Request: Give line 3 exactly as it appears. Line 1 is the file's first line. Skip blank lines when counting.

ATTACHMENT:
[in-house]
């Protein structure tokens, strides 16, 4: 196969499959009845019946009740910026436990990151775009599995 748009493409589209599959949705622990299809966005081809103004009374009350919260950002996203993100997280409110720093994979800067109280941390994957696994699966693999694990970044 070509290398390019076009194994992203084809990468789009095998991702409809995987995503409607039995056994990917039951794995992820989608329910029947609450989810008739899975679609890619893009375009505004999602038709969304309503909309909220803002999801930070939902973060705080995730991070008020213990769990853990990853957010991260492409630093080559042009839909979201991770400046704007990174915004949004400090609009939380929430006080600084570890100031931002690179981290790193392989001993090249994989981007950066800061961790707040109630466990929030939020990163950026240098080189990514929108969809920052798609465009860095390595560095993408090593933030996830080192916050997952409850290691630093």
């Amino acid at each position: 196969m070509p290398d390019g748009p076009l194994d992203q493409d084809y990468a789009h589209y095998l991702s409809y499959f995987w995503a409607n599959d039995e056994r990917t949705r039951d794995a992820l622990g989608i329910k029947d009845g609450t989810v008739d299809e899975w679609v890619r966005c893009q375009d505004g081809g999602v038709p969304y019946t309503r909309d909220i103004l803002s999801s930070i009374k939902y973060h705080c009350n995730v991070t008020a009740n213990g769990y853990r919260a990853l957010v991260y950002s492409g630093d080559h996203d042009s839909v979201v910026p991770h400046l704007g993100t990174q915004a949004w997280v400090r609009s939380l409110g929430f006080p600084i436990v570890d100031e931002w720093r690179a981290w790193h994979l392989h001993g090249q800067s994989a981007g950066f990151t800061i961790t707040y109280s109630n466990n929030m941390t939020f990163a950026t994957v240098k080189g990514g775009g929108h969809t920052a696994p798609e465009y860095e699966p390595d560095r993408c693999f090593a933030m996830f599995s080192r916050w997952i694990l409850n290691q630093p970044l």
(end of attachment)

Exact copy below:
């Amino acid at each position: 196969m070509p290398d390019g748009p076009l194994d992203q493409d084809y990468a789009h589209y095998l991702s409809y499959f995987w995503a409607n599959d039995e056994r990917t949705r039951d794995a992820l622990g989608i329910k029947d009845g609450t989810v008739d299809e899975w679609v890619r966005c893009q375009d505004g081809g999602v038709p969304y019946t309503r909309d909220i103004l803002s999801s930070i009374k939902y973060h705080c009350n995730v991070t008020a009740n213990g769990y853990r919260a990853l957010v991260y950002s492409g630093d080559h996203d042009s839909v979201v910026p991770h400046l704007g993100t990174q915004a949004w997280v400090r609009s939380l409110g929430f006080p600084i436990v570890d100031e931002w720093r690179a981290w790193h994979l392989h001993g090249q800067s994989a981007g950066f990151t800061i961790t707040y109280s109630n466990n929030m941390t939020f990163a950026t994957v240098k080189g990514g775009g929108h969809t920052a696994p798609e465009y860095e699966p390595d560095r993408c693999f090593a933030m996830f599995s080192r916050w997952i694990l409850n290691q630093p970044l």